2. The Council declined Mrs X’s request for a walk-in bath in February 2019, repeating the previous reasons it had given her. It recommended installing a wet floor shower and a riser-recliner chair which would assist Mrs X in reaching a standing position.
  3. Mrs X contacted the Council in March 2019 because she was unhappy the Council would not provide a walk-in bath. The Council again advised this was unsuitable for Mrs X and offered a wet floor shower installation and riser-recliner chair. Mrs X agreed to this several days later.
  4. In June 2019, Mrs X contacted the Council because she was unhappy with the chair the Council had provided. She asked the Council to provide a riser-recliner chair with a swivel function and enquired again about a walk-in bath.
  5. The Council again explained why it would not recommend a walk-in bath for Mrs X and told her the type of chair she was requesting did not exist. It confirmed the chair it had provided was suitable for her needs. Mrs X was unhappy with this and so the Council arranged to collect the chair.
  6. Mrs X’s doctor sent the Council a letter in July 2019 saying he supported her request if the items she had requested would help Mrs X maintain her independence. Mrs X then raised a formal complaint in July 2019 because she remained unhappy the Council would not grant her request.
  7. The Council responded in July 2019, advising that an OT had assessed Mrs X and recommended a wet floor shower. The Council explained again that a walk-in bath could put Mrs X at risk of hypothermia and there was no medical evidence it would benefit her.
  8. Mrs X was unhappy with this reply and referred her complaint to the Ombudsman.
  9. The Council has confirmed during the investigation it is willing to provide Mrs X with the shower and chair she needs but is unable to do so until she agrees to them.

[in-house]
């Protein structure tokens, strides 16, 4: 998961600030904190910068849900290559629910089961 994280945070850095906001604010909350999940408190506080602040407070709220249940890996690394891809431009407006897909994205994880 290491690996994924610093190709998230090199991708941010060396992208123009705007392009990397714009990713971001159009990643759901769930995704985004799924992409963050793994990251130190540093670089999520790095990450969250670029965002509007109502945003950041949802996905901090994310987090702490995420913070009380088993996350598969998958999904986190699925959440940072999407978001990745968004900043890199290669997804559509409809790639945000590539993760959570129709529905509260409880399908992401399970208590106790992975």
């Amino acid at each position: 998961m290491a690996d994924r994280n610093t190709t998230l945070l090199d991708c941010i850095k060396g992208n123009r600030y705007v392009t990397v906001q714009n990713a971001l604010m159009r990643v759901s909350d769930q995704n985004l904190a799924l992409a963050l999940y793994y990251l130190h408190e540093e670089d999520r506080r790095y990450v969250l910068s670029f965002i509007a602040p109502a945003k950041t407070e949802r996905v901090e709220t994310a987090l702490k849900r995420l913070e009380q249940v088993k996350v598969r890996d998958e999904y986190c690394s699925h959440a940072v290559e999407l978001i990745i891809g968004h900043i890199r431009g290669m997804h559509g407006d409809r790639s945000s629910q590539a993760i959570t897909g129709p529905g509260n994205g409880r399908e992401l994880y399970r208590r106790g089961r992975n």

My findings

  1. It is for the Council to decide whether an applicant’s request for a house adaptation is necessary. Mrs X was assessed by an OT who considered her health conditions and needs, along with the supporting letter from her doctor.
    The OT decided a walk-in bath would not be beneficial for her health and there was no medical evidence which supported Mrs X’s request. The Council has provided Mrs X with the reasons it would not provide a walk-in bath. The Ombudsman cannot question the merits of a decision which has been properly made. There was no fault in the Council’s actions.
  2. Mrs X complained the Council would not provide her with a swivel chair.
    The Council assessed Mrs X and identified she had trouble transitioning from sitting to standing. The Council therefore provided her with a chair designed to help her stand up without assistance which meets her assessed needs. There is no evidence Mrs X was assessed as requiring a swivel chair. There was no fault in the Council’s actions.
  3. The Council has confirmed it will proceed with the agreed adaptations if Mrs X is agreeable to this. Mrs X can contact the Council to discuss this further.

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Final decision

  1. The Council was not at fault in how it managed Mrs X’s application for a disabled facilities grant. I have therefore completed my investigation.

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Investigator's decision on behalf of the Ombudsman